FIGS. 37A and 37B each show a digital camera. FIG. 37B shows the back of the digital camera shown in FIG. 37A. This digital camera includes a chassis 2111, a display portion 2112, a lens 2113, operation keys 2114, a shutter 2115, and the like. In addition, the digital camera includes a removable nonvolatile memory 2116, and the memory 2116 stores data taken by the digital camera. A nonvolatile semiconductor memory device which is formed by using the present invention can be applied to the memory 2116.

FIG. 37C shows a mobile phone, which is a representative example of a portable terminal. This mobile phone includes a chassis 2121, a display portion 2122, an operation key 2123, and the like. In addition, the mobile phone includes a removable nonvolatile memory 2125, and data such as telephone numbers of the mobile phone, images, music data, and the like can be stored in the memory 2125 and reproduced. A nonvolatile semiconductor memory device which is formed by using the present invention can be applied to the memory 2125.

FIG. 37D shows a digital player, which is a representative example of an audio device. The digital player shown in FIG. 37D includes a main body 2130, a display portion 2131, a memory portion 2132, an operating portion 2133, an earphone 2134, and the like. A headphone or a wireless earphone may be used instead of the earphone 2134. For the memory portion 2132, a nonvolatile semiconductor memory device which is formed by using the present invention can be used. For example, by using a NAND nonvolatile memory with a storage capacity of 20 to 200 gigabytes (GB) and operating the operating portion 2133, images and sound (music) can be recorded and reproduced. It is to be noted that power consumption can be reduced by displaying white characters on a black background in the display portion 2131. This is particularly effective for a mobile audio device. The nonvolatile semiconductor memory device provided in the memory portion 2132 may be removable.

FIG. 37E shows an electronic book (also referred to as electronic paper). This electronic book includes a main body 2141, a display portion 2142, an operation key 2143, and a memory portion 2144. A modem may be incorporated in the main body 2141, or a structure in which information can be transmitted and received wirelessly may be employed. For the memory portion 2144, a nonvolatile semiconductor memory device which is formed by using the present invention can be used. For example, by using a NAND nonvolatile memory with a storage capacity of 20 to 200 gigabytes (GB) and operating the operating key 2143, images and sound (music) can be recorded and reproduced. The nonvolatile semiconductor memory device provided in the memory portion 2144 may be removable.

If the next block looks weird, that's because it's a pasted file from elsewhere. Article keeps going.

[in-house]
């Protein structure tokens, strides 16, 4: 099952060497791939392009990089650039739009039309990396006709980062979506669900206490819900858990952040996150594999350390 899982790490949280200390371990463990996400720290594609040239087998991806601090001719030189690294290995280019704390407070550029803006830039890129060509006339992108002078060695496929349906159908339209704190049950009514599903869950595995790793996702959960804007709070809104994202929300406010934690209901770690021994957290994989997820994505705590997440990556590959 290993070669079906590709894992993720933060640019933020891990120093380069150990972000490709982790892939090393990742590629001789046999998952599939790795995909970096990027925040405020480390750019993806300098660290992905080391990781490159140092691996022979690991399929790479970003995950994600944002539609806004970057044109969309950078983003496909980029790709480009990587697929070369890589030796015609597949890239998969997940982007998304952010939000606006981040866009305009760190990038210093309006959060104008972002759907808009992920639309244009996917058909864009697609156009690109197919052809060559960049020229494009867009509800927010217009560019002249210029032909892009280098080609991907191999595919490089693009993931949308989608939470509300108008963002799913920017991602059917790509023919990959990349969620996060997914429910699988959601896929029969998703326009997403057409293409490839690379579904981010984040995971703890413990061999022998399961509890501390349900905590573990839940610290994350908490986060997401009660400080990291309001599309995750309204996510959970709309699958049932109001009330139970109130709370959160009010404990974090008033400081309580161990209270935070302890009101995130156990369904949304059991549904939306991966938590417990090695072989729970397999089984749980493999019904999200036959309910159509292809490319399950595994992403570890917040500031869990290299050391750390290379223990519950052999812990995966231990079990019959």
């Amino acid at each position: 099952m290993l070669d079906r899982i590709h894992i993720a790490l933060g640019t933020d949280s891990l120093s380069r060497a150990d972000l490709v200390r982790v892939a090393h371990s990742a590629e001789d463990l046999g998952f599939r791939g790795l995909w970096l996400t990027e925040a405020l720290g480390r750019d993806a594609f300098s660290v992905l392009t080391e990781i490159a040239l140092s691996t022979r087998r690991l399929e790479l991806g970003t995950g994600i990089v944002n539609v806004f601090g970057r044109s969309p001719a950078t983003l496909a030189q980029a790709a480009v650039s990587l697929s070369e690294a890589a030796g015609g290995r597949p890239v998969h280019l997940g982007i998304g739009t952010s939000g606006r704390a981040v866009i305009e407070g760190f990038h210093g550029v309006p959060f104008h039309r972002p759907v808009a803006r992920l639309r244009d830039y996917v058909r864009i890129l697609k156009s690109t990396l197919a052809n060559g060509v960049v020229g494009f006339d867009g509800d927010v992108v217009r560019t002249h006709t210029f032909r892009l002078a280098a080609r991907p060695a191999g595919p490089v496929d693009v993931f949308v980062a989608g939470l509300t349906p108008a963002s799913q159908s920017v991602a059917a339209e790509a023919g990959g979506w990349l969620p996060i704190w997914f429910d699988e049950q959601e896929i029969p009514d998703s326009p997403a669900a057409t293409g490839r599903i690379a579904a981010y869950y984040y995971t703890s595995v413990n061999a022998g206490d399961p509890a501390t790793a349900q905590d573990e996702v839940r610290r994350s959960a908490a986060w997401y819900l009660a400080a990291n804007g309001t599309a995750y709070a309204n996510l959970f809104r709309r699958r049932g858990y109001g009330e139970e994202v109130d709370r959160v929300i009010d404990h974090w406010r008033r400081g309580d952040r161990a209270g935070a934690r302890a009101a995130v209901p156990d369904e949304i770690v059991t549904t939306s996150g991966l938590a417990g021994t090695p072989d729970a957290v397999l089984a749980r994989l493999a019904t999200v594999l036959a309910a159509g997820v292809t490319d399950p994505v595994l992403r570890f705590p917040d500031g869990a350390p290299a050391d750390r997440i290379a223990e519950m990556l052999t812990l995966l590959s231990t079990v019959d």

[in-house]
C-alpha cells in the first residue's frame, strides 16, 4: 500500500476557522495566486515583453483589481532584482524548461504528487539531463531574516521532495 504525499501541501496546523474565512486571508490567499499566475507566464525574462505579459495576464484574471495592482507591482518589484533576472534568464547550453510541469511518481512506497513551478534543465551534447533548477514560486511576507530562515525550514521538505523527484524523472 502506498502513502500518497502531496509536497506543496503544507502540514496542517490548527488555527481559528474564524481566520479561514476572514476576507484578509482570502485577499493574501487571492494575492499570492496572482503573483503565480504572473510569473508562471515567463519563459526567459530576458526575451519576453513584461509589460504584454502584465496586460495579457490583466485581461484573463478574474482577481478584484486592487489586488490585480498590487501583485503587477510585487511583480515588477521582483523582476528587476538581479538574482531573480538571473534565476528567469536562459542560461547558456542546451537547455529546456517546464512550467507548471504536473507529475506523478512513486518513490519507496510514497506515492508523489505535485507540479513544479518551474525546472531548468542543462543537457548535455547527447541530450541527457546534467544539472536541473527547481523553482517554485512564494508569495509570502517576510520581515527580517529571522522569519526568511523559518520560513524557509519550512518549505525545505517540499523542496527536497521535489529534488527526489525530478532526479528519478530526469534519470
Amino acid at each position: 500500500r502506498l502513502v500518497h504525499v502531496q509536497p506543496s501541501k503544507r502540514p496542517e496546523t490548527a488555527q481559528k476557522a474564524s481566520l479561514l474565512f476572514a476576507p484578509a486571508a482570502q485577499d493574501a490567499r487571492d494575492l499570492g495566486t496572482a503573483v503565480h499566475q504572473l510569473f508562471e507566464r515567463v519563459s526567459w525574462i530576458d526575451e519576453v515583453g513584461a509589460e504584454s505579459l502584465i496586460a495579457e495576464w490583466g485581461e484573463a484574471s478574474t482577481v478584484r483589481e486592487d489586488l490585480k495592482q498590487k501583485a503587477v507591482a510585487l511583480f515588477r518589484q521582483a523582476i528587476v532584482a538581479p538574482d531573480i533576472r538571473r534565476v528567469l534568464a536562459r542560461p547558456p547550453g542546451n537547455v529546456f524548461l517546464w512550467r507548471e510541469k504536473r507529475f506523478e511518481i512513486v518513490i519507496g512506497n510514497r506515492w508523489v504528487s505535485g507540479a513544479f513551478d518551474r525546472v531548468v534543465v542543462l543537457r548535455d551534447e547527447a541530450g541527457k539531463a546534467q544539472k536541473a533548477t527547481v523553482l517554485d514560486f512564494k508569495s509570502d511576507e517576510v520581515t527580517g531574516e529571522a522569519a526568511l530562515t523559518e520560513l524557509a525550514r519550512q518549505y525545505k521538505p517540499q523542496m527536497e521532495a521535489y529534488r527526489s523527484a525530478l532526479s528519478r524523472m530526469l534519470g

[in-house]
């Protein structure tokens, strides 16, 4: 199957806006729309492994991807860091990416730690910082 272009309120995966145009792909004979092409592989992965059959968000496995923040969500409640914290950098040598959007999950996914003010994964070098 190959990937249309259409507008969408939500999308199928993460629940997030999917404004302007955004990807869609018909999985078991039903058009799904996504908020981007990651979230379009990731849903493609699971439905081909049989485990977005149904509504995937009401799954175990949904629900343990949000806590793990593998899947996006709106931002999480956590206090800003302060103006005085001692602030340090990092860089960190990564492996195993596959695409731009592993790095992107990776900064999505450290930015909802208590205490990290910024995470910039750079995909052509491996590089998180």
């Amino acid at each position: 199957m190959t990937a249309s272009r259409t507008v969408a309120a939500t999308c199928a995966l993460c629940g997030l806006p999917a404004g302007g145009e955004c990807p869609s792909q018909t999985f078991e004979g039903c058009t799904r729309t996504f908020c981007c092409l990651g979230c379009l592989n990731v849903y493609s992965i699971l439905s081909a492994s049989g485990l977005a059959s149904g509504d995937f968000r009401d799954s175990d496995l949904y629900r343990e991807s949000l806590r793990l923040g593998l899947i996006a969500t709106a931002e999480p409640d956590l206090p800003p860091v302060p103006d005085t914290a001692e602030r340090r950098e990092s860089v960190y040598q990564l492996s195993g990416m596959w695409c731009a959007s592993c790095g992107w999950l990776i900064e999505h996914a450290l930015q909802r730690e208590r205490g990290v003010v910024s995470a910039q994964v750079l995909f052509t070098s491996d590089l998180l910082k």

As described above, an application range of the nonvolatile semiconductor memory device of the present invention is extremely wide, and it can be used for electronic devices in every field as long as the electronic device includes a memory.

Embodiment 4

In this embodiment, results of simulating, by calculations, the optimal thickness of the second insulating layer 36 in the semiconductor element in which a leak current can be suppressed as described in Embodiment Mode 1 will be described. In this embodiment, a thin film transistor was used as a semiconductor element.

First, the results of simulating the optimal thickness of the second insulating layer 36 in the thin film transistor will be presented. For the calculations, on a discretization mesh (“Devise-3D” formed by Mesh), device equation ((1) continuity equation of carriers, (2) Poisson equation) was solved by using an iteration method. For the calculations, “Dessis-3D” produced by Nihon Synopsys Co., Ltd. was used.

The structure of the p-channel thin film transistor which was used for the calculations is shown in FIGS. 38A to 38C. FIG. 38A is a top view of the thin film transistor. The channel width and the channel length of the thin film transistor were 3.5 μm and 1.5 μm, respectively. The width of a region (hereinafter, referred to as a FOx region 37) where a semiconductor layer, an insulating layer 33 (hereinafter, referred to as a first insulating layer 33) functioning as a gate insulating film, and an insulating layer 36 (hereinafter, referred to as a second insulating layer 36) covering an end portion of the semiconductor layer overlap one another was 1 μm; distance between a conductive layer 34 functioning as a gate electrode and an opening was 1 μm; and distance between the opening and the FOx region 37 was 1 μm. Furthermore, in the openings, that is, impurity regions 32 b and 32 c each functioning as a source region or drain region, were doped with boron. The activation rate of boron was 10%, the sheet resistance was 500Ω, and the concentration of boron was 4.87×1019/cm3.